From all suggestions made so far, I'd choose the literal translation Blinder Gehorsam.
     

    elroy

    Imperfect mod
    US English, Palestinian Arabic bilingual
    Isn't the point of the thread to get suggestions for better English translations of "Autoritätsdusel"?
    Does anyone want to take a crack at a better translations of "Autoritätsdusel"?
    In fact, I was under the impression that the English sentence was a translation of the German sentence, and not the other way around.

    Have I misunderstood?

    If not, what do you all think of "obsequiousness" or "servility"?
     

    Robocop

    Senior Member
    (Swiss) German
    Isn't the point of the thread to get suggestions for better English translations of "Autoritätsdusel"? In fact, I was under the impression that the English sentence was a translation of the German sentence, and not the other way around.
    If this were true, I clearly would prefer the English translation to the original "German" sentence!! By the way, Einstein lived in the US for quite some time and so the original sentence could well have been stamped in English.
    For me the German word "Autoritätsdusel" does not mean anything in the first place, and I have never heard or read it before. I know "Dusel haben" (Schwein haben, Glück haben, be lucky) oder "beduselt sein" (beschwipst sein, be tipsy).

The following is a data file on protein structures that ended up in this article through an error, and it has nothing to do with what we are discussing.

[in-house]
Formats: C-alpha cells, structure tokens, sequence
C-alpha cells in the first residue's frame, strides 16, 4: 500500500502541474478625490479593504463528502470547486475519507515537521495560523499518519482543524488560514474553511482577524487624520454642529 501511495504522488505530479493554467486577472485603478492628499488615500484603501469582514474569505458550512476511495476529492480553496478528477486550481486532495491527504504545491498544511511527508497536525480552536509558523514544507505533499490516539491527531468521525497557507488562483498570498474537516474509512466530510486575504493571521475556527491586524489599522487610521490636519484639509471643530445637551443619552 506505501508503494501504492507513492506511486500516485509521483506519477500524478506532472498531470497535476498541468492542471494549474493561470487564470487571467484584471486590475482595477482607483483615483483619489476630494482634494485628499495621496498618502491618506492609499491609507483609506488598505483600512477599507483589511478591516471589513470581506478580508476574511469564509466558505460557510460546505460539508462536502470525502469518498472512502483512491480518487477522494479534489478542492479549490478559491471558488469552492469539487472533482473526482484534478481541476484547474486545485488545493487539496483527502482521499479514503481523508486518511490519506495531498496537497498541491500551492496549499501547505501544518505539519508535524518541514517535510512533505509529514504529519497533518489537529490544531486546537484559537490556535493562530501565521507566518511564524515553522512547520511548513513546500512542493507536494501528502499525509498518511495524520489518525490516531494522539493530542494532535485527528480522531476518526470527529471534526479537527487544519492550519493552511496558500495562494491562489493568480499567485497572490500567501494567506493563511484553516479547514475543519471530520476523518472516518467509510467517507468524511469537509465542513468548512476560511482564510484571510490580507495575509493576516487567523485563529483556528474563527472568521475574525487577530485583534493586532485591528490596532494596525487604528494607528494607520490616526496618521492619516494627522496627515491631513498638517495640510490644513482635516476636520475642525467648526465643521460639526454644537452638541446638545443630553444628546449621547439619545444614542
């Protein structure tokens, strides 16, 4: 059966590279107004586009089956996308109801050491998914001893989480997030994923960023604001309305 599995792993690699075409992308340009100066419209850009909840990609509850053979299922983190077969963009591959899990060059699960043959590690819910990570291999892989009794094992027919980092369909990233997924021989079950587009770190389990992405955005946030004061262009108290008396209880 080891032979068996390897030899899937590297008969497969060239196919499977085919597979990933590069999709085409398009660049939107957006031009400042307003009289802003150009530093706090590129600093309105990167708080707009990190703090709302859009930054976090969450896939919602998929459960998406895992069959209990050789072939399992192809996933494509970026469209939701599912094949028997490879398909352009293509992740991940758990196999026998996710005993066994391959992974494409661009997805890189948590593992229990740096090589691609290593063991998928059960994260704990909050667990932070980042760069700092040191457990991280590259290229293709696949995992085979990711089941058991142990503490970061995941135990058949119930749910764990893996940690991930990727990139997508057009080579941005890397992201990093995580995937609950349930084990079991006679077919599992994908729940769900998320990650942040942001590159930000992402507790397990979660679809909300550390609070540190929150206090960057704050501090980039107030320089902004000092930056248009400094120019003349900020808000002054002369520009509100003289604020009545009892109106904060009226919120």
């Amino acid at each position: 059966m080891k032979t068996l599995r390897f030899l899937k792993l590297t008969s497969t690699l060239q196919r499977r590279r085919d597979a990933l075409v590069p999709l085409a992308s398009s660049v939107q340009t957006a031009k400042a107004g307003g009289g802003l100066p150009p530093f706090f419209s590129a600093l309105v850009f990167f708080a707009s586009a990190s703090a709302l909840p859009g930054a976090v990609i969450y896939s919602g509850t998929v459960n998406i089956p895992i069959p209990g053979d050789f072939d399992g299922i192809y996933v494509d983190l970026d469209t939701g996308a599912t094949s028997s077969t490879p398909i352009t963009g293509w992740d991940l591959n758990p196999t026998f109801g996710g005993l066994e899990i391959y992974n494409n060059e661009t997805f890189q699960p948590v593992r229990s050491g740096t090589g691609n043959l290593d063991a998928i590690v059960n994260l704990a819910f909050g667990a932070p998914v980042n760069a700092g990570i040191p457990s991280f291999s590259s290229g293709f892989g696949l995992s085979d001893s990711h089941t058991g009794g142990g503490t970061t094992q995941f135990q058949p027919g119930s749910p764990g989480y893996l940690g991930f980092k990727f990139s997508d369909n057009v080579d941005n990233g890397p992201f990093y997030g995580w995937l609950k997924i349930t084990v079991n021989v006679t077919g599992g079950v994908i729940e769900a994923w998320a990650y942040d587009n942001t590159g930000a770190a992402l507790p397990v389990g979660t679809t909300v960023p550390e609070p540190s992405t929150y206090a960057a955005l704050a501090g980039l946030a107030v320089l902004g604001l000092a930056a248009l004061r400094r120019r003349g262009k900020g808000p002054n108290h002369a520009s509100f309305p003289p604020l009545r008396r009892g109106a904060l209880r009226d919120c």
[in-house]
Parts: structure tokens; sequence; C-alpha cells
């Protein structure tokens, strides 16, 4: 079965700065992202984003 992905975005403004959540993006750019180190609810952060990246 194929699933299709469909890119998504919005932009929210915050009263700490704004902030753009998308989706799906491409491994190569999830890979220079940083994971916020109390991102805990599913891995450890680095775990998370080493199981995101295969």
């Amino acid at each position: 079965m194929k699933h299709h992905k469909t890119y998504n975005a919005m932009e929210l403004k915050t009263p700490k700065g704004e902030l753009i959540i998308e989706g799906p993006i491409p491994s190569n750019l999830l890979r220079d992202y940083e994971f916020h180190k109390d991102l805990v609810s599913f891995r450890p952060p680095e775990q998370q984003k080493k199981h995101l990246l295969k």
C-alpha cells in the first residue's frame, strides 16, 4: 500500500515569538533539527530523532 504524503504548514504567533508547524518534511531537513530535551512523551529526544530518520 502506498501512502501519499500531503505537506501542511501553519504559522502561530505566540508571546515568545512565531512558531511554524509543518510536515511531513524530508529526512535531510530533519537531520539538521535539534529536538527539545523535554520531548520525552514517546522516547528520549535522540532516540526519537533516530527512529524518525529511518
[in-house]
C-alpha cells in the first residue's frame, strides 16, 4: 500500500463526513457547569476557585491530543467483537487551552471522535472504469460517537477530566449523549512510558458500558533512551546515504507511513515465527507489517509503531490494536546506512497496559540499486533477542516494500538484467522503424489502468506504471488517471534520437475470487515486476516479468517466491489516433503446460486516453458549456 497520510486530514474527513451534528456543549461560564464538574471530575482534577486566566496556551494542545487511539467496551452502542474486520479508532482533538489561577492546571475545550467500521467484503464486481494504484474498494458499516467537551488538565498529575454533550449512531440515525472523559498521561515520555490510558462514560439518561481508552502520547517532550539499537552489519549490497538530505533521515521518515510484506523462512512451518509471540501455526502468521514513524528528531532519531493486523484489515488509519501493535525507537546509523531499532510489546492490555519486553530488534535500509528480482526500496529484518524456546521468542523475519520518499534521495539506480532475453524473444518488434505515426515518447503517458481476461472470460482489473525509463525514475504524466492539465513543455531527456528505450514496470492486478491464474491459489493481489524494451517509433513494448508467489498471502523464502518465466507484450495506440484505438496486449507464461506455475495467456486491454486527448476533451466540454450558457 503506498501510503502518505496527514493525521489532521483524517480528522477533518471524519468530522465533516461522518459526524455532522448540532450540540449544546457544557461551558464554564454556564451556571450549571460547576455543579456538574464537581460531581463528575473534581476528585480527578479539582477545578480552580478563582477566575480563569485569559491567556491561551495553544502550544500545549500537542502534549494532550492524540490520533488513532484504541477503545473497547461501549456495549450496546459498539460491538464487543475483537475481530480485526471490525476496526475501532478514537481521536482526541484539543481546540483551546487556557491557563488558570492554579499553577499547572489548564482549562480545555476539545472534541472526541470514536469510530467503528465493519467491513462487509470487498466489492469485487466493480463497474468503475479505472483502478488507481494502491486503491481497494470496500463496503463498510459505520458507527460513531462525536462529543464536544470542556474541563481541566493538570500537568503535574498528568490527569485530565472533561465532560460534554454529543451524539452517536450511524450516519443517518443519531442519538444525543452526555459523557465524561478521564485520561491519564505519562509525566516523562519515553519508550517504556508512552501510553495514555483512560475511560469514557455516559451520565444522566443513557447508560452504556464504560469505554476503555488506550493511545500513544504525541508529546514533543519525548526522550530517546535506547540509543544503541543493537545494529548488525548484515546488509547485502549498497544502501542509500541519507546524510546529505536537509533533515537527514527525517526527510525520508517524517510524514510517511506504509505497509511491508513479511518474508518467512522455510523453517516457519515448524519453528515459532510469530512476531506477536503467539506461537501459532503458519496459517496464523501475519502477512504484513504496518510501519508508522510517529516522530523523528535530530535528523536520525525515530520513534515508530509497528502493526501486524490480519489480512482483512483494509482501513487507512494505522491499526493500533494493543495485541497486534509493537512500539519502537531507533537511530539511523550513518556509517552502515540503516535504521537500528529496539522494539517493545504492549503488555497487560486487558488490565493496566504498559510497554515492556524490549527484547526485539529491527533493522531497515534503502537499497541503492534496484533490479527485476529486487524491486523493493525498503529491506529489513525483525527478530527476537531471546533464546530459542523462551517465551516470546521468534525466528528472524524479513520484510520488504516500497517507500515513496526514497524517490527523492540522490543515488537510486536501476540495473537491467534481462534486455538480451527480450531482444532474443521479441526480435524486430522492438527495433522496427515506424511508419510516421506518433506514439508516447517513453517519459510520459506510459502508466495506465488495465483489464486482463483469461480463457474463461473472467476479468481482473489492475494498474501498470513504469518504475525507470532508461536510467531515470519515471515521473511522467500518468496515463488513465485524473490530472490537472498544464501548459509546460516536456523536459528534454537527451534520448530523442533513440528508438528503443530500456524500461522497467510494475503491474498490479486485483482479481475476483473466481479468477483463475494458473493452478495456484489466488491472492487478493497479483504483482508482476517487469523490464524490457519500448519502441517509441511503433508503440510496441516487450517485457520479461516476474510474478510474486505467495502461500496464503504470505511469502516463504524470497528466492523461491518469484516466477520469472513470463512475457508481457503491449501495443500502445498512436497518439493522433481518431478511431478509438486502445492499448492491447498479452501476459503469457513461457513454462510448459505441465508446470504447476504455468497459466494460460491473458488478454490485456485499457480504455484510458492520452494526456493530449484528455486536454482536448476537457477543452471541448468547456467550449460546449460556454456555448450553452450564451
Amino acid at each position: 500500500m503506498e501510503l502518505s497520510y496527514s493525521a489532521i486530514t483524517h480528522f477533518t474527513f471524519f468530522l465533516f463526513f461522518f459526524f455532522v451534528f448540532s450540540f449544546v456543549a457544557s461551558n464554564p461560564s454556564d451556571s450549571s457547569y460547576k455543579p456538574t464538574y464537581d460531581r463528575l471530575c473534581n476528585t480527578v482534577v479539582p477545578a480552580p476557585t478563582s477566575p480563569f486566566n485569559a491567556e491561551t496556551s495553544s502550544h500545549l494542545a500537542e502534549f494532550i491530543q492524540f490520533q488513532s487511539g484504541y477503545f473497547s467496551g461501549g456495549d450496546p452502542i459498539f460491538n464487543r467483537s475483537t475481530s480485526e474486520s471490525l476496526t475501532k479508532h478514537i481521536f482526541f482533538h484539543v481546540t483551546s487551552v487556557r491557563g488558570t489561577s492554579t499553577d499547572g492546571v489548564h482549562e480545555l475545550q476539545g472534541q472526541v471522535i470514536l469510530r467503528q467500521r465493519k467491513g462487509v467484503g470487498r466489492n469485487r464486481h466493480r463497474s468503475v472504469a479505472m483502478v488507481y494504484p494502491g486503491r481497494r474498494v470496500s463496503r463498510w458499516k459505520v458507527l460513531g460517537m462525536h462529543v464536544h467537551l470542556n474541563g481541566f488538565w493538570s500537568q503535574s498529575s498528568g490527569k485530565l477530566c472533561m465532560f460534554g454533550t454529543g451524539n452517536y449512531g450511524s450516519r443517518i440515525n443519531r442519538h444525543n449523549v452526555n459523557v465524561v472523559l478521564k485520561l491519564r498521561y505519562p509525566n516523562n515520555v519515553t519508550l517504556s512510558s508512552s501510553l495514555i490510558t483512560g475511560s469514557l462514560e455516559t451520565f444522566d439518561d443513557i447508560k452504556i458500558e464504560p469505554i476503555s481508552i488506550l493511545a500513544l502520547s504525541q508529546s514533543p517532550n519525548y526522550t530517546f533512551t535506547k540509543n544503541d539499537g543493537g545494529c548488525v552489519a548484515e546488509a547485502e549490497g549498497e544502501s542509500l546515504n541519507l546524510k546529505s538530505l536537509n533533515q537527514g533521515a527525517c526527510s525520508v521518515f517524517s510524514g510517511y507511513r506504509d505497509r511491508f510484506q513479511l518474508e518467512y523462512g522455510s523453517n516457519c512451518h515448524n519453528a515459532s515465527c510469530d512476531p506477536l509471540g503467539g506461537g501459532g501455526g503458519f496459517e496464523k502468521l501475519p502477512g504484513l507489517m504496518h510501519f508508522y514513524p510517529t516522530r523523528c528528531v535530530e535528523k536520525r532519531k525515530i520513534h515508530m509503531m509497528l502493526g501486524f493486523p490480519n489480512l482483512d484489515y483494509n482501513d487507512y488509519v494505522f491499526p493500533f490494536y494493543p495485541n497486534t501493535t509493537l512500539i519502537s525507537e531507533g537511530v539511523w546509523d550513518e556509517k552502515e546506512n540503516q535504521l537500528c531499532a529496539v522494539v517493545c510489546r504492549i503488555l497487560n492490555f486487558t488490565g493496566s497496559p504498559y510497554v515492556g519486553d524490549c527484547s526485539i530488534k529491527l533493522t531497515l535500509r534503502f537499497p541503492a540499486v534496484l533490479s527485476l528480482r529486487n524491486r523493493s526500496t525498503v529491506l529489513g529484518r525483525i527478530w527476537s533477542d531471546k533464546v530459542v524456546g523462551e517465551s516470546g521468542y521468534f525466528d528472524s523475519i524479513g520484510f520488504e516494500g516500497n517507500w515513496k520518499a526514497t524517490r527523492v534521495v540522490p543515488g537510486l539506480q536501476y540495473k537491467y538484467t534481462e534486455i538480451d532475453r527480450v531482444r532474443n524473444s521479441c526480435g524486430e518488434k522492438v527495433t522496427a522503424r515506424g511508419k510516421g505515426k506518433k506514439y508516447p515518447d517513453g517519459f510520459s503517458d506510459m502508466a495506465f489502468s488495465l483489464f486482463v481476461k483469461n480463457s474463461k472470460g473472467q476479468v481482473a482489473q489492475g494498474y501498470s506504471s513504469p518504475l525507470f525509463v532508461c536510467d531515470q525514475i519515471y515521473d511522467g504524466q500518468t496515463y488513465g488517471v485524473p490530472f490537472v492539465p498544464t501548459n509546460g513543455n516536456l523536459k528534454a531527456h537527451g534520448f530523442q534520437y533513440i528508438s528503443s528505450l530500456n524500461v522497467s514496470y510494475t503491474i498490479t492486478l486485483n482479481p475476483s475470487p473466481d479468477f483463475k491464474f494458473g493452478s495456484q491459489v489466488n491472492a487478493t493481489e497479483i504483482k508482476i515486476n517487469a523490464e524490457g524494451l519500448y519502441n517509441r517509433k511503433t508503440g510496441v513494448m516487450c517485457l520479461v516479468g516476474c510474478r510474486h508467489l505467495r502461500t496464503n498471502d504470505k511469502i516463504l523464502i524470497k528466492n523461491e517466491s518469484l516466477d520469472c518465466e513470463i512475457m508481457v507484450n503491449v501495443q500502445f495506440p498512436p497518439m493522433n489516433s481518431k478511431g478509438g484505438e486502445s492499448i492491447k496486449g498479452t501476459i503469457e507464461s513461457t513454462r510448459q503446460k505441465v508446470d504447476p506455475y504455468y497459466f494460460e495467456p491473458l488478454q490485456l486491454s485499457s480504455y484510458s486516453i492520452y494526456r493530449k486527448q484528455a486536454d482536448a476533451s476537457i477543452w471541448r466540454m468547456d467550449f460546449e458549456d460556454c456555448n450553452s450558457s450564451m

Quelle

    Senior Member
    Deutschland Deutsch
    In der Tat (ich hatte es auch anders verstanden) heißt es im Original Dusel.
    Dazu habe ich im Grimmschen Wörterbuch gefunden:
    1. die ursprüngliche bedeutung ist schlummer, halbschlaf, träumerisches wachen, und weil darin die gedanken sich verwirren so bezeichnet es zunächst betäubung, abwesenheit des geistes, dumpfes hinleben, taumel, schwindel, vertigo capitis
     

    sokol

    Senior Member
    Austrian (as opposed to Australian)
    A book about Einstein mentioned this, as a quote:

    Blind obedience to authority is the greatest enemy of freedom.
    (...)
    "Autoritätsdusel ist der größte Feind der Wahrheit."
    The fact that Einstein's way of phrasing it in German being slightly old-fashioned doesn't help here either.

    But I'd suggest the following (with changing the word order as I feel it looks better in English if you have the reason at the end of the sentence whereas in German it could very well be the other way round):
    "The greatest enemy of freedom is submission to authority."
    But then the translation wouldn't be literal any more, now would it?

    Even your original English sentence would already look better if only the word order were changed:
    "The greatest enemy of freedom is blind obedience to authority."
     

    gaer

    Senior Member
    US-English
    Isn't the point of the thread to get suggestions for better English translations of "Autoritätsdusel"? In fact, I was under the impression that the English sentence was a translation of the German sentence, and not the other way around.

    Have I misunderstood?
    Absolutely, and I mistyped "freedom" for "truth", I think.

    You are correct. I was looking for a better translations of "Autoritätsdusel".

    Here, for instance, is just one example from the web:

    "Blind obedience to authority is the enemy of truth" - Albert Einstein.
    If not, what do you all think of "obsequiousness" or "servility"?